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Issues Swirl Around Education, EU Accession, and Funding

Ukraine Crisis

Viktor Orbán, one of the vice presidents of the Christian Democratic International, talks with Yulia Tymoshenko (left), former Prime Minister of Ukraine, and Hrihoriy Nemiria (center), vice chairman of the Foreign Affairs Committee of the Ukrainian Parliament, during a board meeting of CDI in Brussels on Nov. 14.

Photo by Zoltán Fischer / Prime Minister’s Press Office / MTI

Prime Minister Viktor Orbán has said he would oppose European Union efforts to continue providing financial support for Ukraine when the bloc is expected to vote on a EUR 50 billion package. It would help the beleaguered country pay salaries and meet other expenses needed to maintain its repulsion of Russia’s invasion, at a summit in Brussels on Dec. 14-15.

“Hungary hasn’t supported the sending of weapons, and I also don’t support sending Hungarian taxpayer money to Ukraine,” Orbán told Kossuth Rádió on Nov. 10.

At the summit, the EU may also decide whether to release funds for Hungary, hitherto frozen due to concerns over the government’s adherence to the rule of law. This has led to speculation Orbán might leverage his veto power to get the EU to resume payments he says are owed to Hungary. However, that claim has been denied by both Brussels and Budapest.

According to a report from Bloomberg News, if Hungary proceeds to block the expansion of the EU budget to support Ukraine, which requires unanimity from all 27 member states, officials may try to get national guarantees to raise funding in the markets.

“Of course, you can make things more complicated, more cumbersome if you need unanimity, but we have seen in the past, being crystal clear, that you cannot stop us doing things,” EU Budget Commissioner Johannes Hahn told lawmakers on Nov. 7. A pair of EU officials told international news wire Reuters that the bloc could request participating member states establish bilateral aid packages with Ukraine.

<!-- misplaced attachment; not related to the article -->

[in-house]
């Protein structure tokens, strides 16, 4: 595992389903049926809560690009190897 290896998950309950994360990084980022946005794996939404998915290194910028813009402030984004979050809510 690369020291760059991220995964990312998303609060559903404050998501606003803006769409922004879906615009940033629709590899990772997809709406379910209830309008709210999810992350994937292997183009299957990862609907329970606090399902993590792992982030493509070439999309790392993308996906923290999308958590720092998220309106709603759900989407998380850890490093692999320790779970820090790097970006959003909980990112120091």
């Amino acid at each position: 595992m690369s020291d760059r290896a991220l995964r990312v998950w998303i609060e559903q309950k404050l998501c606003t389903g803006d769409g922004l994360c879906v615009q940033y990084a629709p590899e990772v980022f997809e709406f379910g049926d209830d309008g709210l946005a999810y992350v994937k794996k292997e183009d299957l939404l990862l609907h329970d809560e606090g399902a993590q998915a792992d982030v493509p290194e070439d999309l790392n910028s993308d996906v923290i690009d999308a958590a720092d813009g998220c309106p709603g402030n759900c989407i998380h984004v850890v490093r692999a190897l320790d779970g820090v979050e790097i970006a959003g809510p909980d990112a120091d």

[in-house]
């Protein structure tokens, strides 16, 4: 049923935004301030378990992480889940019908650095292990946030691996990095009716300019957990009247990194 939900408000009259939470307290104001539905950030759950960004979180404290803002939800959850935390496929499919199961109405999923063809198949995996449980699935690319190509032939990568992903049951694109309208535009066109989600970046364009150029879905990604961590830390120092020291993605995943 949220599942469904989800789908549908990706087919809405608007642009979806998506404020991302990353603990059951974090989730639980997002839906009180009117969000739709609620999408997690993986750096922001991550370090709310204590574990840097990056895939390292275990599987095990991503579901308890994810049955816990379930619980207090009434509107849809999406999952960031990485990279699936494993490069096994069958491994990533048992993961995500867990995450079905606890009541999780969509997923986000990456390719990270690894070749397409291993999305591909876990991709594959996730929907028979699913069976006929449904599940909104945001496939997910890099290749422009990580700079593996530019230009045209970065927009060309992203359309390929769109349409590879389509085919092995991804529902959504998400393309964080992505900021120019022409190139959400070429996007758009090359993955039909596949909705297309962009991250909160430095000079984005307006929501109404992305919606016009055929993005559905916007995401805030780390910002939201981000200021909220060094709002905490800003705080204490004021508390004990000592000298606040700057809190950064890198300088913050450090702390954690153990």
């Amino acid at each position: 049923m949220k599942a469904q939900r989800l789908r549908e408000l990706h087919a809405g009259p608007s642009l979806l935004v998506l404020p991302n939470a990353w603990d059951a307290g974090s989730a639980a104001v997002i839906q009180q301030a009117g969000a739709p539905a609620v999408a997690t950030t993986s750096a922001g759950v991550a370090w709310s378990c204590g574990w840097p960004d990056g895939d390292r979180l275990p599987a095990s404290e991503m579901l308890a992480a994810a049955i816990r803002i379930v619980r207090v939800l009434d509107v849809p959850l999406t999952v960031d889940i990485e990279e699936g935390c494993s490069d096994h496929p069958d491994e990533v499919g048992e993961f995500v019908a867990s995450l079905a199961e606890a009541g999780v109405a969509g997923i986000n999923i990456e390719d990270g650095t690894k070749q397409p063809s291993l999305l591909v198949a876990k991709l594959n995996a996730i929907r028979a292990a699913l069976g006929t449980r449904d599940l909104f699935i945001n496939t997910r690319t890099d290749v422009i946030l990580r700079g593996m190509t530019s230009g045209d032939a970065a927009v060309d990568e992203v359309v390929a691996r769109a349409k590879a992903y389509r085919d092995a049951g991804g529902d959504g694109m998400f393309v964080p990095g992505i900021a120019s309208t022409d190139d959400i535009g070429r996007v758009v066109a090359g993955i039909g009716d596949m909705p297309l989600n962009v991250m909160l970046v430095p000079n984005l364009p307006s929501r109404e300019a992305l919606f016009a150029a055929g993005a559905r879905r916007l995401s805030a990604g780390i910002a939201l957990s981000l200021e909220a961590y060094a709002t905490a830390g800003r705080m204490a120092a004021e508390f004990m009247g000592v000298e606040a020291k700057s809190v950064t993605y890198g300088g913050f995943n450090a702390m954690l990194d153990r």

“We’d prefer to have them on board, but there comes a point when people get fed up with Budapest holding everyone hostage,” one EU official said. “The workaround is tiresome, but we have it if need be.”

No Bargaining

During his Nov. 10 interview with Kossuth Rádió, Orbán repeated that he opposed starting talks with Ukraine over EU membership. On Nov. 8, the European Commission recommended opening accession negotiations with Ukraine once it had satisfied several remaining conditions. These include the issue being pressed by Hungary of safeguards for national minorities.

In 2017, Ukraine passed an education law, due to come into full effect in September 2024, which requires minorities receive at least 70% of their education in the Ukrainian language. Hungarian officials claim this infringes on the rights of 150,000 ethnic Hungarians.

“The new laws have made the life of Hungarians in Ukraine unbearable,” said Balázs Orbán, political director to the prime minister, adding that Budapest would block the start of negotiations on Ukraine joining the EU “until the problem is solved.”

However, according to Olga Stefanishyna, the Ukrainian minister overseeing her country’s EU integration, the Hungarian minority has been adequately protected, and the issue is overblown.

“Any country that makes a conscious political decision, first and foremost, to block the decision regarding Ukraine will find a reason (to do so),” she said. “We understand that there is such a statement, but we also understand there is a dialogue with Budapest.” She underscored that Ukrainian and Hungarian officials were working together on legislative changes recommended by Brussels.

This article was first published in the Budapest Business Journal print issue of November 17, 2023.

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